7 Immunity Boosting Recipes that Feature Wild-Caught Fish


Cooking + Recipes

Health + Wellness

Seafood Meals Designed to Build Up Your Defenses

On its own, wild-caught fish is an immunity-building power protein, containing vitamins and nutrients that help support healthy immune function. Wild salmon is one of the best available sources of vitamin D, omega-3s, and selenium. Cod and halibut are honorable mentions, with their more modest amount of immune-supporting nutrients. 

 By combining these potent sources of nutrition with a variety of ordinary superfoods that you can find practically anywhere, you can build delicious wild-caught seafood meals that are even more supportive of your immune system function. We’re not saying that any one meal can cure a cold. But, by eating a well-rounded, healthy diet that focuses on a few key nutrients, you just might be able to get your immune system in tip top shape before cold and flu season this year. 

Here are 7 immunity-boosting recipes that feature wild-caught seafood.

Salmon en Papillote with Shiitakes 

For a meal that’s rich in both umami and immunity-boosting nutrients, you can’t get much better than Martha Stewart’s recipe for salmon cooked en papillote with asparagus and shiitake mushrooms. Like wild salmon, earthy shiitake mushrooms are rich in selenium and also contain a significant amount of vitamin D, while asparagus gives you a little hit of vitamin C. Plus, steaming these ingredients in a pocket of parchment paper helps to retain all of these nutrients so that you get the biggest bang per bite. 

One-Pan Cod with Farro and Brussels Sprouts

Self’s one-pan recipe for cod served with farro and Brussels sprouts will have you stepping into cold and flu season with a healthy gut that’s ready to tackle pathogens that come your way. The secret immune-boosting ingredient in this dish is fiber, from both the farro and avocado. It’s an essential nutrient that helps support your immune system by taking care of your gut bacteria, and a single serving of this dish contains a whopping 14g of it.  

Cod with French Lentils

This recipe from Epicurious for sautéed cod and lentils also is rich in fiber, and a nutritious dish to make that will put your dried legume stash to great use. In addition, the recipe contains a considerable amount of onion and garlic, both of which are purported to have potent antiviral properties.

Broiled Salmon with Kimchi-Miso Butter 

Another way to support your immune health through your gut is by enjoying dishes rich in probiotic, fermented foods. This recipe from Cooking Light uses both miso and kimchi to create a flavorful butter topping for a fillet of broiled salmon, marinated in soy. To really get the most out of this dish though, you’ll want to serve your salmon with a heaping side of kimchi straight from the jar and a bowl of hot rice. Note: Cut the broil time down to 5 or 6 minutes so that you don’t overcook your individual portions of wild-caught salmon.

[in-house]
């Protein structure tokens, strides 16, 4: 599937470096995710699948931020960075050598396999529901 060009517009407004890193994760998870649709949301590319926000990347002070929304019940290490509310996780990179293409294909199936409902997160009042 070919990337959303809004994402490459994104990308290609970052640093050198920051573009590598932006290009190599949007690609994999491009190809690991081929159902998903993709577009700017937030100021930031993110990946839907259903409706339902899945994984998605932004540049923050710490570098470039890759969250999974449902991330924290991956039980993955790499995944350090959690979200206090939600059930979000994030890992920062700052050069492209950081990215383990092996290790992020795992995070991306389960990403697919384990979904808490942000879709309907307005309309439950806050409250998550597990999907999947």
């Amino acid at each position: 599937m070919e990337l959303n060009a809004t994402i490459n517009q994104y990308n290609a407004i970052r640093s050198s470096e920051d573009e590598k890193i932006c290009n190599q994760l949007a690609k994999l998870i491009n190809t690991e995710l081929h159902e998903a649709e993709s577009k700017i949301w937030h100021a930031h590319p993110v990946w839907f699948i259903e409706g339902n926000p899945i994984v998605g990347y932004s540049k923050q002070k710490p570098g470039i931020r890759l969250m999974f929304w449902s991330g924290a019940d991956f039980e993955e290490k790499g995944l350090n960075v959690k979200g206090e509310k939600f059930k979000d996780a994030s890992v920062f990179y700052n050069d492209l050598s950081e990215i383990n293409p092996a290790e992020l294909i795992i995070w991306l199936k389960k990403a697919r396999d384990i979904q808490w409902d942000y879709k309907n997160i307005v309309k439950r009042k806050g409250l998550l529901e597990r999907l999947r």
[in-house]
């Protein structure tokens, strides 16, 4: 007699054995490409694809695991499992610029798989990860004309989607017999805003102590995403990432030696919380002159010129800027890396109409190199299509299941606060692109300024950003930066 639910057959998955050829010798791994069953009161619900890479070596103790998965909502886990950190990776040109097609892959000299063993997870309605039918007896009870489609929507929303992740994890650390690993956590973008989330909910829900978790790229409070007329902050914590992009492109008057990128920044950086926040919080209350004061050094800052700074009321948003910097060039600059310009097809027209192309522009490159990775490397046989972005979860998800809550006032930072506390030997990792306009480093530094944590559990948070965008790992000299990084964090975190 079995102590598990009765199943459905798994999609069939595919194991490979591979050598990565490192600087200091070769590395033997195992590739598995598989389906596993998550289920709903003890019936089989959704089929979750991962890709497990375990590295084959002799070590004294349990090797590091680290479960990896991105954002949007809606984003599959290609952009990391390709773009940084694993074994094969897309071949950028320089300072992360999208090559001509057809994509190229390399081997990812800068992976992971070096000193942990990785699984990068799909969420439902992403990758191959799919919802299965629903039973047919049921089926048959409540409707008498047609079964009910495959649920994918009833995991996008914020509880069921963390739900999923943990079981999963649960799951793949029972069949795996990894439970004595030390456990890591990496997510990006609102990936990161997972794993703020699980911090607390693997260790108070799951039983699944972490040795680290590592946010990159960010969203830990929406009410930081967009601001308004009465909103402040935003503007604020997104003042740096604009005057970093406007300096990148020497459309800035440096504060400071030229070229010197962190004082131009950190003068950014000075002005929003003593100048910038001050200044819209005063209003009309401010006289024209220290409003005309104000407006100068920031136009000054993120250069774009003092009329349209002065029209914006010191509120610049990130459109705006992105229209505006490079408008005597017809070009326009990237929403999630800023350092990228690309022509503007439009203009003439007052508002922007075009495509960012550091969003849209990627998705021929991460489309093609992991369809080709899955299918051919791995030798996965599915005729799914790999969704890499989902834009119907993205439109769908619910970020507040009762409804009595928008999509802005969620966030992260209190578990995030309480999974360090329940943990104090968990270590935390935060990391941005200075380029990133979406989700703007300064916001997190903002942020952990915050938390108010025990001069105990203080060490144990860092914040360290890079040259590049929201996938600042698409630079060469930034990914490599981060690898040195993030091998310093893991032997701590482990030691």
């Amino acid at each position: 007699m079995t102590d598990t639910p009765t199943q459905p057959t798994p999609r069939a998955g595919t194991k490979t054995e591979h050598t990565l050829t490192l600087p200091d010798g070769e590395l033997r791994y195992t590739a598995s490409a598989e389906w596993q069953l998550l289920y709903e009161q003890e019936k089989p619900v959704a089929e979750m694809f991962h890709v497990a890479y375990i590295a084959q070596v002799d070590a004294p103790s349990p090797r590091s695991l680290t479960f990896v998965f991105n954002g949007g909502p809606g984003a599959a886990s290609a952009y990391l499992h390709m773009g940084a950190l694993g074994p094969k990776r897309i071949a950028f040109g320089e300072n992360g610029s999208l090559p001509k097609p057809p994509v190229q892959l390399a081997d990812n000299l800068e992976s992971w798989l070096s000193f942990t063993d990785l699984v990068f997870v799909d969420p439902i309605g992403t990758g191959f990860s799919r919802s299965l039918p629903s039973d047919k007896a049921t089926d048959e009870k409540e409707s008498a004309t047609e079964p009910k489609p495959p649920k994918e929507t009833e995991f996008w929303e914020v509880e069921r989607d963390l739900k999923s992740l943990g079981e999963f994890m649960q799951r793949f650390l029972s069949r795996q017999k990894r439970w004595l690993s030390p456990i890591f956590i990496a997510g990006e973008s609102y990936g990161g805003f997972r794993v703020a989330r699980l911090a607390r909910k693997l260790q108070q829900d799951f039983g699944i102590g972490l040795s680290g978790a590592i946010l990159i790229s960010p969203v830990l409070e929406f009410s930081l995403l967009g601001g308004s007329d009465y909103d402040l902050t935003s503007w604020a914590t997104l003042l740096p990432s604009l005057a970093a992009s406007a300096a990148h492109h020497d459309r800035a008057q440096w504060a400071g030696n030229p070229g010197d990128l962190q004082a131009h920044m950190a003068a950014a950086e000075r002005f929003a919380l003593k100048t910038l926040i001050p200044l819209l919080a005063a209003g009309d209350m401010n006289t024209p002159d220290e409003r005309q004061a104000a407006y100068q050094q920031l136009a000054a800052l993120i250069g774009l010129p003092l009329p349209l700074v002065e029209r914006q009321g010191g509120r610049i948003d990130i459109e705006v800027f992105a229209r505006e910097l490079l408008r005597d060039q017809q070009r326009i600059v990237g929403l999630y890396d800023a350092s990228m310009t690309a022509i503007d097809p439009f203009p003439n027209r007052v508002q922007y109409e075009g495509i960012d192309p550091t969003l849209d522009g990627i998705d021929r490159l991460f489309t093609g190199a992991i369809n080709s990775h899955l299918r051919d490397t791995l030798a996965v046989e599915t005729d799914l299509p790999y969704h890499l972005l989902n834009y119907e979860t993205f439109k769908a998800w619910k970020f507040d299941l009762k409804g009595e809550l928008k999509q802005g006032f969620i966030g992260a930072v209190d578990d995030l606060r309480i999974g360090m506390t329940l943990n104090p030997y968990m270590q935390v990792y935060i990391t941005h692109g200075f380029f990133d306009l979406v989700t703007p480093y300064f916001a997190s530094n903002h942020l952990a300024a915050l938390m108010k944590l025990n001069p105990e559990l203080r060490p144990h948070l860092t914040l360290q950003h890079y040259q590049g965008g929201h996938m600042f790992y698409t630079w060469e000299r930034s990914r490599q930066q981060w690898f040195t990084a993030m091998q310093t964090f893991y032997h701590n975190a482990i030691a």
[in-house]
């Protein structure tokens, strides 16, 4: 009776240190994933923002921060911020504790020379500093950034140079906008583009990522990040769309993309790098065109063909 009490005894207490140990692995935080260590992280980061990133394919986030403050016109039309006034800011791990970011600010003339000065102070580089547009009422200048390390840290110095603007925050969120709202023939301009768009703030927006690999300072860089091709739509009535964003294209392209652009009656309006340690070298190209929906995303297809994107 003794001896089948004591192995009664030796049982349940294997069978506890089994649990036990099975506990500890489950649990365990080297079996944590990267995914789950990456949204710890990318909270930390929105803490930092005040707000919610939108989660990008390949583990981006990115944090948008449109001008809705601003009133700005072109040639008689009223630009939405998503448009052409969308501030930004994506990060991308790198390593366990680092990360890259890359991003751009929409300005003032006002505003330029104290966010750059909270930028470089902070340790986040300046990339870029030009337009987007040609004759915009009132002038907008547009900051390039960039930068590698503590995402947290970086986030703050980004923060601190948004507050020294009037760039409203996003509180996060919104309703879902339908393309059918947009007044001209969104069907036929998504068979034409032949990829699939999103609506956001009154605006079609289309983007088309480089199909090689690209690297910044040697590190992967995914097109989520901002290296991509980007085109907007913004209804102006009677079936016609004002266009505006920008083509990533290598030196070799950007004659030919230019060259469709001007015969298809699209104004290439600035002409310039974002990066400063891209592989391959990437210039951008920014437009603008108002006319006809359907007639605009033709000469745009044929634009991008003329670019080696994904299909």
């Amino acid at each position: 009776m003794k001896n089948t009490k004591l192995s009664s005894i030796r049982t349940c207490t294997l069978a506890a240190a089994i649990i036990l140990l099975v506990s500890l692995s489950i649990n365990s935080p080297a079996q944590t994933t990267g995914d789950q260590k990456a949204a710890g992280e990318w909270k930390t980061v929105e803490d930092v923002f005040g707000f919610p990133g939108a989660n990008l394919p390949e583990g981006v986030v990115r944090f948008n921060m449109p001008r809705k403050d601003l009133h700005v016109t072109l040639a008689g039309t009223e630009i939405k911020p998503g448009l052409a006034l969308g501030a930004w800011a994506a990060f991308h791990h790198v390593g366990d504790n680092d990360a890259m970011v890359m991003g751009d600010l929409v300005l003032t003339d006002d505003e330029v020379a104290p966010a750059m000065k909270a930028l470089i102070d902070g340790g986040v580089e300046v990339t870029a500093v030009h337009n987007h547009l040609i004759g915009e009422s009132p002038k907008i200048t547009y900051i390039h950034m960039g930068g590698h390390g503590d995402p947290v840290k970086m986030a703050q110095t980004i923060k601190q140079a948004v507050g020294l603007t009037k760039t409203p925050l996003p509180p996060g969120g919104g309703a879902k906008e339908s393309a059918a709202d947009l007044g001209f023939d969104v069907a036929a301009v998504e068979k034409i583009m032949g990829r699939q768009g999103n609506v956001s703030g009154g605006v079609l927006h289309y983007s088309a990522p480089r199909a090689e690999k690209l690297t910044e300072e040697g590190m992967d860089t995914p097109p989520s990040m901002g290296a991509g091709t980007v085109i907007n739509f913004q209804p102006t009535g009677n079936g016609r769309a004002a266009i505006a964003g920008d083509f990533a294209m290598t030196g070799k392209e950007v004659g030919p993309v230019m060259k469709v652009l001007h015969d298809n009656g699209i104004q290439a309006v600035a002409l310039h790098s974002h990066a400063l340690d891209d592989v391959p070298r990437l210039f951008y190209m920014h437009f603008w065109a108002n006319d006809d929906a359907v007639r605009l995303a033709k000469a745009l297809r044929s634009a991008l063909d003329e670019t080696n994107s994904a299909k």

Pan-Seared Salmon with Edamame and Jasmine Tea Rice

Serious Eats’s pan-seared salmon fillets are served with a jasmine tea-infused rice and a wasabi-edamame salad. Using jasmine tea, typically made with green tea leaves, will infuse your rice with a floral, mildly sweet fragrance as well as qualities that support your immune system. It’s a delicate counterpoint to the creamy, spicy edamame salad, which is rich in plant-based omega-3s and fiber.

Turmeric Salmon with Coconut Crisp

If ginger, garlic, and turmeric are your go-to herbals for staving off colds, you’ll want to make Bon Appetit’s recipe for salmon slow-roasted in turmeric oil. The fish is cooked on a bed of Swiss chard, one of those dark leafy greens that are just so good for you; chard is rich in vitamin A, which supports immune function, but you could use kale, spinach, or mustard greens, which contain even more of it. To top things off, you’ll use the garlic to make a coconut crisp that’s as healthy as it is delicious.

Note: Since this recipe was written for a large cut of salmon, you’ll want to cut the cook time down when using individual portions of wild-caught fillets. Depending on the thickness of your fish, they’ll only need about 15-20 minutes before they’re perfectly cooked. 

Salmon Ochazuke 

Another green tea-infused dish is this basic salmon ochazuke from Food52. It’s a great way to use flaked, leftover salmon, reviving it on a bed of hot rice that is steeped in a green tea broth. To make this immune-boosting recipe even more potent, you can add in a handful of baby spinach (which will wilt in the tea) and thinly sliced shiitakes. 


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